Like so many of us, my relationship to movement and exercise has had its ups and downs since the pandemic started. Depending on the weather, my mood and the stressful and upsetting stories in the news, I found my routines so incredible inconsistent. Some days I was up and moving and riding on my funky desk bike throughout the day, hydrating more and enjoying the feeling of getting my heart beating faster for things that weren’t scary or sad — and others I was lucky if my movement went beyond stumbling from my nest of blankets on the couch to the coffee maker and back again.
And while everyone’s bodies and response to living in deeply traumatic times are different, I found myself feeling worse and worse the less I moved. Like when your mental health is already suffering, feeling like you’re sprouting roots in your couch is a real quick way to exacerbate things. I missed, more than anything, the routine of getting from home to my trains to my office and back — knowing I’d have a good amount of outdoor time and get a few guaranteed steps in.
So I thought maybe it was time I see where fit-tech could help me out. I wanted to have a better understanding of my routines and see if I could maybe incentivize doing the things that would make me feel good later — a gift to future me, who I frequently neglect. I’d never been into the FitBit, Apple Watch, data-compiling parts of late 2010s wellness (still am not counting myself as a huge fan!) because I hate math and being subjected to unnecessary numbers. I also wanted to make sure that I could incorporate my new hunger for information about my behavior with my fundamental opposition to the diet culture accomplices of calorie counting, scale obsession and fitness routines that feel compulsory.
But I caved and decided, on recommendation from my sister and because it could easily work with my iPhone, to get on board the Apple Watch train. No, it’s not exclusively fit-tech, but that was my intended purpose for it — so humor me here.
And, shocking no one more than me, somehow I really liked it?
So when I first started wearing my watch, it took me a bit to get used to having an expensive thing on my wrist throughout the day. Like any good millennial, my phone is my nearest clock through most of the day and save for a few hair ties I don’t really wear bracelets these days to lay around the house and work. So I kept forgetting it was on and worrying I was getting it wet when doing dishes or washing my hands (thoroughly, for at least the length of the “Happy Birthday” song). This has little to do with the fitness tracker part of it and more to do with the “having expensive hardware on a part of your body you move around frequently and carelessly” takes some practice.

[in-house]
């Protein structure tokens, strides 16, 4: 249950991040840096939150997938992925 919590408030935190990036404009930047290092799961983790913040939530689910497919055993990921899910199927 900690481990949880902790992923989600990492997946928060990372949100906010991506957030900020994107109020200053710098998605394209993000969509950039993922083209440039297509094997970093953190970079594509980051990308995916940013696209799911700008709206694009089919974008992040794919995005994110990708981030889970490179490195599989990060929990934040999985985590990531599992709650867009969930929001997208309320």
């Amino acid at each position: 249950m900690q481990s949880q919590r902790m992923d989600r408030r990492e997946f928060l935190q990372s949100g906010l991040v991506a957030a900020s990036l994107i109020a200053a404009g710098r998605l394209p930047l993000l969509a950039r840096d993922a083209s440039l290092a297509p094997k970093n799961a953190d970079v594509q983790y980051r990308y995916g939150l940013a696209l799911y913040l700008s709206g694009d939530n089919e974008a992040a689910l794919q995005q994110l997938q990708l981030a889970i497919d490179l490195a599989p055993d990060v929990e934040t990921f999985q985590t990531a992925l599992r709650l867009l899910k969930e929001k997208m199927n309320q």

But I set my activity tracker to some fairly achievable goals to start as I got into the swing of things — looking to up my regular exercise to at least 45 minutes a day. The movement ring does track by calories — which is not a metric that particularly interests me (and may be triggering for folks in recovery for disordered eating or exercise behavior).
Gamify the day-to-day
Something I noticed immediately was, despite being glued to my email or meetings or some other (fairly sedentary) task, I was aware of the days I was moving less just by nature of it being right on my wrist. Knowing myself and how those days also tended to line up with not-so-great brain days, it was super helpful to look down, see my little sad rings in need of some love and decide that I could go walk around for half my lunch break or hit my bike for a ride to get my spirits up.
When you close a ring, you get a satisfying notification moment — your little wrist robot is proud of you! It feels dopey and sad to be excited about something like that but when you can’t exactly do something active with your friends and have less options for low-key delight, it adds up. I found that on days when I had a streak of closing all my rings, I’d push through and feel a bit more motivated to close them the next day and then the next one. The gamification of fitness apps (for better or worse) is something tons of people smarter than me have written on, but something in the back of my brain enjoyed the accomplishment of having manageable goals I could literally see myself achieving each day.
The data I wanted — looking at my habits in a big-picture way as I got a glimpse at those days I got my rings closed and the days where I didn’t do all that much — helped me get a better understanding of the kind of high stress days I could probably use a bit more movement and the rest days where I was perfectly happy being a couch potato. (I also found out that my movement via laundry days and stress cleaning days totally add up!)
The verdict? I’ll keep wearing it
Obviously, I am hardly a devotee to my smart watch (and I do not love her the way I love my beautiful, hideous hamster wheel bike desk). I’ve forgotten to put it on at least four times since my little trial run ended and frequently find myself muttering at it dismissively when it tries to tell me to breathe or stand up when I don’t want to breathe or stand up.
But, ultimately, I’ve enjoyed having an additional record of my habits to help me make plans that help me feel more in control of my body and disrupt the patterns that seriously bummed me out. For a casual fan of wellness data looking for a small boost in motivation, I’d totally recommend.
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